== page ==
Putting aside for now the issue of the runway extension project and potential leadership changes related to the Tupelo Regional Airport, let’s look at a much bigger issue that looms ahead – subsidized air service.
In the next few days, the Federal Aviation Administration should inform city and airport officials which bid it has accepted to provide air service in Tupelo.
In July, Mesaba Airlines, the regional carrier that provides service in Tupelo, said it could no longer do so without a federal subsidy via the Essential Air Service Program. Mesaba is a subsidiary of Delta Air Lines.
The legacy carriers such as Delta have had a bear of a time making money this decade. The Sept. 11 attacks put a severe dent in the airline industry, and record-high oil prices in recent years, along with the most severe recession since World War II, combined for a perfect storm from which the industry has yet to recover.
Yet from 2005 to 2007, Tupelo Regional saw its best years as far as boardings are concerned. People were flying in and out of the All-America City in record numbers, peaking at more than 31,000 in 2006.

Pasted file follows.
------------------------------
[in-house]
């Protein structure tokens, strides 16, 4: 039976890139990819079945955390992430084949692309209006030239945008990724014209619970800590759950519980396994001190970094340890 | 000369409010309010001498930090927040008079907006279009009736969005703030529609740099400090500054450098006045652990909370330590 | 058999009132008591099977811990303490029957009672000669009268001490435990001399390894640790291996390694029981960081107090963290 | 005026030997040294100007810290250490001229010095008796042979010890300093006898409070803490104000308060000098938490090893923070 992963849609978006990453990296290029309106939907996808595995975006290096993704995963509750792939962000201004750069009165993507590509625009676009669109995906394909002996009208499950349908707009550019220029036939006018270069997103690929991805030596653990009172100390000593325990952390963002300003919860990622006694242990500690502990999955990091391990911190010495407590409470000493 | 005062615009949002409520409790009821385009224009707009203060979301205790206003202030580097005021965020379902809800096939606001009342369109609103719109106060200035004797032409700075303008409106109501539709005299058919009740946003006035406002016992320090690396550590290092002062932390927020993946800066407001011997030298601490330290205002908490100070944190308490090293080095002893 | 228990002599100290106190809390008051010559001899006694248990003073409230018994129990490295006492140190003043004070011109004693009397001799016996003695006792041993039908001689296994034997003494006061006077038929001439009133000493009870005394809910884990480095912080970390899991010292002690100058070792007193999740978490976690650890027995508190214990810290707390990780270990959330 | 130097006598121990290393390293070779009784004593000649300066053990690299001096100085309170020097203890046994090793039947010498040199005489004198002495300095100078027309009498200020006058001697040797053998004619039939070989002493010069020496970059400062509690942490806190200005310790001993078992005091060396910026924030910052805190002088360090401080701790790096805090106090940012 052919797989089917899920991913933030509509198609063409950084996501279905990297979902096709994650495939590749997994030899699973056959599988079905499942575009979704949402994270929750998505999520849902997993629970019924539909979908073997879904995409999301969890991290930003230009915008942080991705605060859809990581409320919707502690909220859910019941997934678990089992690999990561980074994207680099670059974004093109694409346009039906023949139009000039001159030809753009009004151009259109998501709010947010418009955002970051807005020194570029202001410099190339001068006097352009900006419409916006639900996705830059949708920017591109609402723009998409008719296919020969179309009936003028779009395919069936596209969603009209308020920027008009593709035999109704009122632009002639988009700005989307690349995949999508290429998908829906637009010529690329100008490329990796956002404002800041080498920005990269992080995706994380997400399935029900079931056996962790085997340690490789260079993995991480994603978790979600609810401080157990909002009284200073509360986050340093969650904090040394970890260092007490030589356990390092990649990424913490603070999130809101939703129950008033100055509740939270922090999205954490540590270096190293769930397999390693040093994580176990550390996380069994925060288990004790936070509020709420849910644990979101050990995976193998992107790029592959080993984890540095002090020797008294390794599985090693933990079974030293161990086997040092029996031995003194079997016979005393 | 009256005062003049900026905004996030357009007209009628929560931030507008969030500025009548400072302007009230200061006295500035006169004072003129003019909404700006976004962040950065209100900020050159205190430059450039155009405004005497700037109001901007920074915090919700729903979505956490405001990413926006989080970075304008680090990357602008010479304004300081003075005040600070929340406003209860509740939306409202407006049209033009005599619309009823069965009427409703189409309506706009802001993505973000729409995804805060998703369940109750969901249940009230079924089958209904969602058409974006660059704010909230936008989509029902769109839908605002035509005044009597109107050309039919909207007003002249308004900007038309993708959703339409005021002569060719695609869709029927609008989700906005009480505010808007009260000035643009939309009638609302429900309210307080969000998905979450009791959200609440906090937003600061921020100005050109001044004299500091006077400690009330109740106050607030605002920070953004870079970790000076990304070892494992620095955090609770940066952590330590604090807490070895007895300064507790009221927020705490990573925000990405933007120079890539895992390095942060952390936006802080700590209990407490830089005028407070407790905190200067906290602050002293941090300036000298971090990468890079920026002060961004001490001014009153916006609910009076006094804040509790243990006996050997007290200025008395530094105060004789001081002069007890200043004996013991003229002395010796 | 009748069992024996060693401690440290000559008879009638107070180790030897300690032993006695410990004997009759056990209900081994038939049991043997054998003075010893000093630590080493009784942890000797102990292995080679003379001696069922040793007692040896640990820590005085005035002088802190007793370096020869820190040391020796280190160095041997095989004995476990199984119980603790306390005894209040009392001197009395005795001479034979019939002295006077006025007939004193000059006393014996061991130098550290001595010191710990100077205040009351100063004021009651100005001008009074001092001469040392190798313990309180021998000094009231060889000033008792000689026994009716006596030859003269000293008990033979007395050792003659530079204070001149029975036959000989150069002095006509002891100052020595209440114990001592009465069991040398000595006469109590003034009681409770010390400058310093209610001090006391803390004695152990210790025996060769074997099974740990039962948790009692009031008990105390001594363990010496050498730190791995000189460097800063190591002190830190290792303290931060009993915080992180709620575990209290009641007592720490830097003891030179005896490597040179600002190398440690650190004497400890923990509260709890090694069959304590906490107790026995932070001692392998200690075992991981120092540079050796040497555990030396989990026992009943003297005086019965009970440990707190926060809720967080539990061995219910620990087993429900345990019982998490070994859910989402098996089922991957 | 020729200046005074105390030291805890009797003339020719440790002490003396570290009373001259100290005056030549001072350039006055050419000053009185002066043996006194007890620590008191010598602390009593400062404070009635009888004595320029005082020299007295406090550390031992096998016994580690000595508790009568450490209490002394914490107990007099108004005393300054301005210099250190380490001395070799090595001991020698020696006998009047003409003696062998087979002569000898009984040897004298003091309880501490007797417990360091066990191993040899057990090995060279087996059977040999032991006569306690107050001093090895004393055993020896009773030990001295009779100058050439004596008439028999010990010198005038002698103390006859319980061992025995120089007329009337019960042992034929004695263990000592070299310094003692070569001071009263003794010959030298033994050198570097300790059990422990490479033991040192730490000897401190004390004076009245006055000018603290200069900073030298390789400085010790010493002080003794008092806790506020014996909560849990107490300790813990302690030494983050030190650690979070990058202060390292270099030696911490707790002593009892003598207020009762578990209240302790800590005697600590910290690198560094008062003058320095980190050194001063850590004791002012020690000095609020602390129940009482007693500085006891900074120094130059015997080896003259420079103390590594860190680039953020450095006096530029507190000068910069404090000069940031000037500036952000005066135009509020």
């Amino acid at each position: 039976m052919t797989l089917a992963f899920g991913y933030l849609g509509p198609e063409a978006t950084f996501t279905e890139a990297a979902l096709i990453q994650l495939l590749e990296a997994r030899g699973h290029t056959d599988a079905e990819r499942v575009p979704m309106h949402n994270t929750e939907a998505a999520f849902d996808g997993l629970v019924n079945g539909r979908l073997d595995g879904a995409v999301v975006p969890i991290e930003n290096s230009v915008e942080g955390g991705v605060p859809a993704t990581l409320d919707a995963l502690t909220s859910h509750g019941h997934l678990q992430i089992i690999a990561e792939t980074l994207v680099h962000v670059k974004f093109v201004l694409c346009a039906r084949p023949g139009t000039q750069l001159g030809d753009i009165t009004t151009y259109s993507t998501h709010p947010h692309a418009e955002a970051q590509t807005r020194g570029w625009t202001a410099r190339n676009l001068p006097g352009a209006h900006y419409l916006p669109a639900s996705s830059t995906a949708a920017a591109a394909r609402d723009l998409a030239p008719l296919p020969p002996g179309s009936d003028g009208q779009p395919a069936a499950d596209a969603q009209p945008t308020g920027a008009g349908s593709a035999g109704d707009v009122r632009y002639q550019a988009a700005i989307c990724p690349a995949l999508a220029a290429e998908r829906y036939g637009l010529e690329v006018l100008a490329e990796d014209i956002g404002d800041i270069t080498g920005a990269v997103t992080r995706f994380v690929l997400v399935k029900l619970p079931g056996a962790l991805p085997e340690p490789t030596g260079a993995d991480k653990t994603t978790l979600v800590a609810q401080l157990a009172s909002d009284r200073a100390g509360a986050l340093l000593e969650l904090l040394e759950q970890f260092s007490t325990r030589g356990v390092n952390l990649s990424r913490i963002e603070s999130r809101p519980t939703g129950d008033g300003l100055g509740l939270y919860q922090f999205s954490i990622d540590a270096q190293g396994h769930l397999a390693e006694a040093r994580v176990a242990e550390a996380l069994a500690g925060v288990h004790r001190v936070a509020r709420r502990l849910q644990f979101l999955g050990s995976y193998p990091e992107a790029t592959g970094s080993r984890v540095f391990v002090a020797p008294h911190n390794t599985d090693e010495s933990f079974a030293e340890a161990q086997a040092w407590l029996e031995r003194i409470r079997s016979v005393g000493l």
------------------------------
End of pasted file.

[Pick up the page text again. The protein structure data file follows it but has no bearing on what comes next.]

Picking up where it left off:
It seemed things were flying high at the airport. A terminal renovation and expansion were completed, along with a runway strengthening project, adding millions more in investment.
But boardings have plummeted since then, falling under 16,000 last year. That number might not be matched this year.
Much of the drop-off has been caused by the previously mentioned industry problems. But there’s no doubt that Northwest – now owned by Delta – didn’t help itself in Tupelo.
Cutting back flights and making a connector with Muscle Shoals constituted a bone-headed move.
And when Delta was here with its subsidiary Atlantic Southeast Airlines from mid-2006 to January 2008, it got off to a bad start and stumbled along until it left. Canceled and late flights didn’t help.
Airline passengers want reliable and affordable service. It’s not an either-or proposition.
So we learned a couple of weeks ago that Delta/Mesaba has four options for Tupelo. It can keep its current schedule, or it could provide as many as 21 flights a week.
The latter plan is the most expensive, with a subsidy costing nearly $2 million. But it’s the best choice for Tupelo, even if the flight times aren’t exactly what we would like.
An airline consultant said a few months ago that Tupelo needed at least three daily flights in order to remain viable.
Ideally, Tupelo would have two daily flights to Memphis and two to Atlanta, but that won’t be happening soon, and it’s definitely not part of any proposal.
But getting the “best” times for those departures and arrivals is critical, and city and airport leaders need everybody they can get to argue for them.
Recent history shows that people will fly in and out of Tupelo.
They just need something that is more dependable than what Tupelo has had the past three years.
Contact Dennis Seid at (662) 678-1578 or firstname.lastname@example.org.
Dennis Seid/NEMS Daily Journal